India (MNN) — The promise of a New Year may hold much to anticipate, but lessening the persecution of Christians in India isn’t one of them.
In looking at the situation facing Indian Christians, Laura Dudley Jenkins from Duke University School of Law states, “Recent calls by Indian politicians for more legislation to control ‘organized conversions’ emphasize contemporary, foreign influences and tend to ignore India's longstanding Christian communities.”
But how are these conversions controlled by the government of India? One example of unjust persecution by the government happened just two weeks ago when Pastor Matthew in Madhya Pradesh was arrested by the police for baptizing several people. A group of Hindu fundamentalists were upset by the actions of this pastor and pressured the police into the arrest.
“[Baptism] is now being looked at by many in India as a criminal offense,” says Don Edwards of Grand Rapids, Michigan-based Mission India. “Even though this Pastor Matthew had said these people [were baptized] of their own free will, [the police are] looking at this as fraudulent conversion.”
Despite persisting anger toward Christians in India, believers don’t respond in a way expected. “There’s no revenge in their attitude whatsoever, and they realize that they need strength to be able to withstand, stand firm, and respond in a kind way to those that are harming them,” Edwards states.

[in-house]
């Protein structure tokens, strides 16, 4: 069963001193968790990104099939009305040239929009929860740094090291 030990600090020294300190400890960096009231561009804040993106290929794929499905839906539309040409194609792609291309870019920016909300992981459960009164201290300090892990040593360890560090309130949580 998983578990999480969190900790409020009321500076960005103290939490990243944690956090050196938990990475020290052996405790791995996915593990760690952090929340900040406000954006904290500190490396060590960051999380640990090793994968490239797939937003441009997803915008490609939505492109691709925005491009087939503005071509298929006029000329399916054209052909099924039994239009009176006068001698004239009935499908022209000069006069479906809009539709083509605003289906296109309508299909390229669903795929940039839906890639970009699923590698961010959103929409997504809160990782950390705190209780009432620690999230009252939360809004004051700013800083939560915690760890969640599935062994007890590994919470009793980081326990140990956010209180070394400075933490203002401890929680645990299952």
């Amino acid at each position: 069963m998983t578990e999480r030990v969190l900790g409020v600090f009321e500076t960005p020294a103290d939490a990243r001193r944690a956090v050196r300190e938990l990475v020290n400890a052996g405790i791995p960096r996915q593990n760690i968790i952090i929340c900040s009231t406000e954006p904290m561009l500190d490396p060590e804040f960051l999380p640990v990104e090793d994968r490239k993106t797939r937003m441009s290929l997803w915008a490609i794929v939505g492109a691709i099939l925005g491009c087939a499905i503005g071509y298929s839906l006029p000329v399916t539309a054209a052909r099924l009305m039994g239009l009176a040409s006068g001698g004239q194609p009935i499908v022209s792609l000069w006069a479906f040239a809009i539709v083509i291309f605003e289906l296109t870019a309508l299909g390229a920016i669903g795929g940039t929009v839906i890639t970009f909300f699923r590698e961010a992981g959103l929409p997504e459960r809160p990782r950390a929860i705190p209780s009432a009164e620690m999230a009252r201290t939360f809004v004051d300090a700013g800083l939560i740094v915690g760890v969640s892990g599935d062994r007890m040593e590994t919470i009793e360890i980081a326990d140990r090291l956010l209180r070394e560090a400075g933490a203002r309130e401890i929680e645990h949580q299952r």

Please pray that the issue facing Pastor Matthews would be solved amicably, that he would be judged well by the government officials, and that his faith would be strengthened.
This is just one of many cases where believers are arrested or given severe limitations because of the anti-conversion laws. Despite these obstacles, the church in India is seeing growth.
Mission India provides training for church planters in India. Edwards shares a story of one man who came out of Mission India’s training program 20 years ago with the goal to plant 200 churches. As of last October, this man has now planted 3,000 churches in India.
The mission statement for this church planter accurately outlines Indian Christians’ approach to the Great Commission no matter the cost. “Let every church produce another church; let every believer produce another believer; let every worker produce another worker every year.”